Super Bowl forecast: History shows probably no rain, snow

An exterior view of MetLife Stadium's entrance in An exterior view of MetLife Stadium's entrance in East Rutherford, N.J. (Jan. 15, 2014) Photo Credit: Newsday/J. Conrad Williams, Jr.

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Historically, Feb. 2 is snow big deal.

While there's certainly a good chance the next Feb. 2, Super Bowl Sunday, will be breezy and below freezing, if weather history is our guide, there's nearly a 75 percent probability it won't be raining or snowing come game time. With this year's game to be played at MetLife Stadium in East Rutherford, N.J., it's the first time the Super Bowl will kick off in a cold-weather state in a venue open to the elements.

Based on data for that day going back to 1949 for nearby Newark, N.J., there's a 3 in 10 chance for precipitation and a 1 in 10 chance for snowfall during the game, said David A. Robinson, the New Jersey state climatologist. And, 3.4 inches of snow -- which fell in 1985 -- is the highest snowfall amount for the day, according to records going back to 1931.

Still, Robinson is quick to point out that his "climatological odds" are not a forecast, based on real-time data.

Long-term forecasting models and other factors more than two weeks before the game indicate the possibility for a system bringing frigid cold and snow to the eastern United States on the Friday into Saturday before Super Bowl Sunday, said Paul Pastelok, lead long-range forecaster for AccuWeather Inc.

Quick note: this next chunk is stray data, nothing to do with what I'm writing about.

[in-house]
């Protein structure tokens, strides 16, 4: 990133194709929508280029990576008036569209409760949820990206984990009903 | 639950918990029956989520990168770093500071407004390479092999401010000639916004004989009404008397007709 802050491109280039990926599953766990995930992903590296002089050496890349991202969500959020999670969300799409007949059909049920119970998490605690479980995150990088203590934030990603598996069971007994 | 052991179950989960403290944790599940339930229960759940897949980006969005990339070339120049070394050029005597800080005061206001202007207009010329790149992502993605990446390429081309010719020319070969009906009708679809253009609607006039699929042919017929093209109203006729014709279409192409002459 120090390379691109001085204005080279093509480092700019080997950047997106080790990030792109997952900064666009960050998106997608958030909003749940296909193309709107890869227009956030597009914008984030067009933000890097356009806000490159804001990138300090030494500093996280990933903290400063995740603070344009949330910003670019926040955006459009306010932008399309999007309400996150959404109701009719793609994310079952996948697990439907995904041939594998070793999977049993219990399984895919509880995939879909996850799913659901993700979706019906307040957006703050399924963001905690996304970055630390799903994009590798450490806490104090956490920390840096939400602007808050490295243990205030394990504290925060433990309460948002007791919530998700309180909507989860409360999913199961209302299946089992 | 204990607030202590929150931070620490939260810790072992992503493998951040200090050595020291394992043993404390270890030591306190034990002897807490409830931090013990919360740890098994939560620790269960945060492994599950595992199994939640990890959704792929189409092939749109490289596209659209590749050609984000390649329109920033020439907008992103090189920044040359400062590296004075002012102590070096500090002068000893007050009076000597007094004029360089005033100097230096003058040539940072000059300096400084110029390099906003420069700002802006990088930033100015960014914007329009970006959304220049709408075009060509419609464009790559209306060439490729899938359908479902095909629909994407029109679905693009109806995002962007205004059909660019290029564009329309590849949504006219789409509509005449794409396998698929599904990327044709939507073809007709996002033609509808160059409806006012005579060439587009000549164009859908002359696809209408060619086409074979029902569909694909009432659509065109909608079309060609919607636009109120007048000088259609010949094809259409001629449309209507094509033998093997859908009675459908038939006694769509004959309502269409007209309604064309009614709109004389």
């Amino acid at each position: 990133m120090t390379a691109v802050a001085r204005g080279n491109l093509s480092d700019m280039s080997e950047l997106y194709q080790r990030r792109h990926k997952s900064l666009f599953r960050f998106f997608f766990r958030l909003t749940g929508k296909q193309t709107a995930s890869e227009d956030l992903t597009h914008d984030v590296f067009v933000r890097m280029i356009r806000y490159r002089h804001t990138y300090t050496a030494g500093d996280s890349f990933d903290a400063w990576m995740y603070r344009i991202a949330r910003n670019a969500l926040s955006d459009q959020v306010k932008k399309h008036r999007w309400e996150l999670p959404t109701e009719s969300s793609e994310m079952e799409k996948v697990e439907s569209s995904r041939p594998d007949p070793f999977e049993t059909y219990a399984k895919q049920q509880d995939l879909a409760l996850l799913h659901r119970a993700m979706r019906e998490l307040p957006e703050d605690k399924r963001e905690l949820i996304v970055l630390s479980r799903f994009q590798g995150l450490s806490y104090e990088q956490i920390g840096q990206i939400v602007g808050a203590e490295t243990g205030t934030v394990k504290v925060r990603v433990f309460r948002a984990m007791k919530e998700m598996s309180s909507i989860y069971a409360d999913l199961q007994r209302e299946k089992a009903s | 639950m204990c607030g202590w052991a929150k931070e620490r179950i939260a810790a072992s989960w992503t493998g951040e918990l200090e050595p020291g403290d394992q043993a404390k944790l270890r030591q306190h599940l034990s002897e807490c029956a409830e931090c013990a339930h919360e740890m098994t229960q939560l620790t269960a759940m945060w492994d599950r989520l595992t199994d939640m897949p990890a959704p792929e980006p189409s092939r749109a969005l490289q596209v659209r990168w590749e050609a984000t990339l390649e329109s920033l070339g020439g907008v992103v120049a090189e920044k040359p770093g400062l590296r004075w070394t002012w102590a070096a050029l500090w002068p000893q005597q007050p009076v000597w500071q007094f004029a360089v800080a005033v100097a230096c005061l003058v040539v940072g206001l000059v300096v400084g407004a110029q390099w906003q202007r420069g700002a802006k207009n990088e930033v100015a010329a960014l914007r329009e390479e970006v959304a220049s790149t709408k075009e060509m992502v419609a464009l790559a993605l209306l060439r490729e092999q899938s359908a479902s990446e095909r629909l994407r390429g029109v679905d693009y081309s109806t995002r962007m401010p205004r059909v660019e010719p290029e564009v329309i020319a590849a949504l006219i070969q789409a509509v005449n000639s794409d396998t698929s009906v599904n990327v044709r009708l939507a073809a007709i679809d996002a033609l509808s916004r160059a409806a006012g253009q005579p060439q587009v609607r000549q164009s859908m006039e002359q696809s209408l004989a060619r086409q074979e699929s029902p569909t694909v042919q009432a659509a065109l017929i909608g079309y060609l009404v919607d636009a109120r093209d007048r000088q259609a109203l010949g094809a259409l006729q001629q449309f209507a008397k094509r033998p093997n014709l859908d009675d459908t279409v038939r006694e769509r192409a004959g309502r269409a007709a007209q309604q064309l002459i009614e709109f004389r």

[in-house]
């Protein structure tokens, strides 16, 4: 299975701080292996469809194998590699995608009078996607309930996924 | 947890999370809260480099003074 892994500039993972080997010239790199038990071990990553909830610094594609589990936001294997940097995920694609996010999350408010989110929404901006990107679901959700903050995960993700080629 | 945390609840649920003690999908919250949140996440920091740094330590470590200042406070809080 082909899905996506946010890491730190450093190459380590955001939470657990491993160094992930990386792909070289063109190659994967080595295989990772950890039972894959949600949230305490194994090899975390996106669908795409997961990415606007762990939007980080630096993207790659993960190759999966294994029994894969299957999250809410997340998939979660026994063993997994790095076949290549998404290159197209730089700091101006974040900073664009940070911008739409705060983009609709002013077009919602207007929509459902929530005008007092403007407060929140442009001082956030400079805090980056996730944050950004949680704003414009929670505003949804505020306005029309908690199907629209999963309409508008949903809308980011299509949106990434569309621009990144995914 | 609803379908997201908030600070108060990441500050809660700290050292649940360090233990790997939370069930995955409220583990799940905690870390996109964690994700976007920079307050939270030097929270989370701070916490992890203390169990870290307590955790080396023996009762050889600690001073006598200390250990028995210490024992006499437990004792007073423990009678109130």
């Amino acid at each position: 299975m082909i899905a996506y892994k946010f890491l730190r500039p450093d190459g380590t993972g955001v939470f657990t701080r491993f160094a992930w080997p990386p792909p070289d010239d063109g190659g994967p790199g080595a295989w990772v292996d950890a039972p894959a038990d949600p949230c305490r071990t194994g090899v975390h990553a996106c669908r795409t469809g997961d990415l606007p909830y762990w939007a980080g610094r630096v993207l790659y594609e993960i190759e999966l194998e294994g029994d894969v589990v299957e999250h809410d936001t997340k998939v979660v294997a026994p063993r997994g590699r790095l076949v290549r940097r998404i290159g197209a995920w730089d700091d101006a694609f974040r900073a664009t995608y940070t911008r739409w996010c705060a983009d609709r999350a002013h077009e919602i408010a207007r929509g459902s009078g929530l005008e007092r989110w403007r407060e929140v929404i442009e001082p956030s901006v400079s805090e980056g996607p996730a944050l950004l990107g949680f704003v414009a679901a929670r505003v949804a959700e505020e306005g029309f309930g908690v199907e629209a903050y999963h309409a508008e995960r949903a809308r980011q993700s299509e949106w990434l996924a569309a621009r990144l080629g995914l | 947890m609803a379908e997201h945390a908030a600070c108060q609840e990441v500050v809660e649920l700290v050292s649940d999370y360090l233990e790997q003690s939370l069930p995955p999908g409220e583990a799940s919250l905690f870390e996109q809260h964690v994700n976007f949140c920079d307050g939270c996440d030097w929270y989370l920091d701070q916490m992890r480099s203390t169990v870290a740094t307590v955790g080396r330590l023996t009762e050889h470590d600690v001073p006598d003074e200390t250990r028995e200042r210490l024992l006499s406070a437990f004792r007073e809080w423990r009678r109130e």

Game day, as of Thursday, looks to be precipitation free, with temperatures possibly climbing to the mid-30s, he said. While his confidence level is low to moderate so early, he said that various factors are "consistent to show something wants to rotate though the eastern U.S. that Friday and Saturday."

Historically speaking, and based on data going back to 1931, there's about a 6 in 10 chance for freezing temperatures during the game, said Robinson, who relishes the chance to address this "great merger of sports and climate."

Early last fall he worked with a technical assistant to create Rutgers University's BigGameWeather.com, a "one stop shop" for historical weather information for Feb. 2 and the days leading up to it. It includes kickoff time temperatures and probabilities.

For the wagering crowd, one online sports gambling site said it has set the over/under on the temperature at the 6:25 p.m. kickoff at 32 degrees, meaning gamblers can bet the real temperature will be over or under that point on the thermometer.

Consistent with AccuWeather's prediction, there's an increased likelihood for below average temperatures in the Northeast in the Jan. 29 through Feb. 7 period, said Nick Troiano, lead long-range meteorologist with Hackettstown, N.J-based WeatherWorks LLC., a consulting firm that includes MetLife Stadium as a client. The average temperature in that time period is right around the freezing mark.

Troiano said models for that time frame indicate at least a 30 percent to 40 percent chance "for several quick moving disturbances to bring minor to moderate snow events to the region, mainly ranging from 2 to 4 inches depending on the exact track."

The National Football League started receiving monitoring reports from meteorological firms with which it works on Jan. 2 when it moved into the stadium and started setting up compounds for security, media and planning, said Brian McCarthy, spokesman.

The league is "embracing the weather," he said, noting that the potential for snow at some point during play is "part of the allure of having the game here."

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